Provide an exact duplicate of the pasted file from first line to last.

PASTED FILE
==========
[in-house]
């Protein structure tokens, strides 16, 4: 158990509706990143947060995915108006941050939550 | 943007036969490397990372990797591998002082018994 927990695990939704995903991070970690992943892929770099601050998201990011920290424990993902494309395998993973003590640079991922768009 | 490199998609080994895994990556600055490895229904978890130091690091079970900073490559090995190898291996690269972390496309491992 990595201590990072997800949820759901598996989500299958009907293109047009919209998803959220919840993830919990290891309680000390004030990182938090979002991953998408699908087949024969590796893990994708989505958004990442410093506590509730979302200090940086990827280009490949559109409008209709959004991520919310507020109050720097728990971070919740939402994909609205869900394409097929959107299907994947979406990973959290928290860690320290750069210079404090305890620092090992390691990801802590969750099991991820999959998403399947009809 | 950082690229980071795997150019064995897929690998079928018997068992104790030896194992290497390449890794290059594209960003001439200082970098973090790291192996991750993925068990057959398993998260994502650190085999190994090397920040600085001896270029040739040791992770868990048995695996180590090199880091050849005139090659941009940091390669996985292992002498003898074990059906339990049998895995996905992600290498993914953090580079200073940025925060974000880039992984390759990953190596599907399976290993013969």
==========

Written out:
[in-house]
């Protein structure tokens, strides 16, 4: 158990509706990143947060995915108006941050939550 | 943007036969490397990372990797591998002082018994 927990695990939704995903991070970690992943892929770099601050998201990011920290424990993902494309395998993973003590640079991922768009 | 490199998609080994895994990556600055490895229904978890130091690091079970900073490559090995190898291996690269972390496309491992 990595201590990072997800949820759901598996989500299958009907293109047009919209998803959220919840993830919990290891309680000390004030990182938090979002991953998408699908087949024969590796893990994708989505958004990442410093506590509730979302200090940086990827280009490949559109409008209709959004991520919310507020109050720097728990971070919740939402994909609205869900394409097929959107299907994947979406990973959290928290860690320290750069210079404090305890620092090992390691990801802590969750099991991820999959998403399947009809 | 950082690229980071795997150019064995897929690998079928018997068992104790030896194992290497390449890794290059594209960003001439200082970098973090790291192996991750993925068990057959398993998260994502650190085999190994090397920040600085001896270029040739040791992770868990048995695996180590090199880091050849005139090659941009940091390669996985292992002498003898074990059906339990049998895995996905992600290498993914953090580079200073940025925060974000880039992984390759990953190596599907399976290993013969």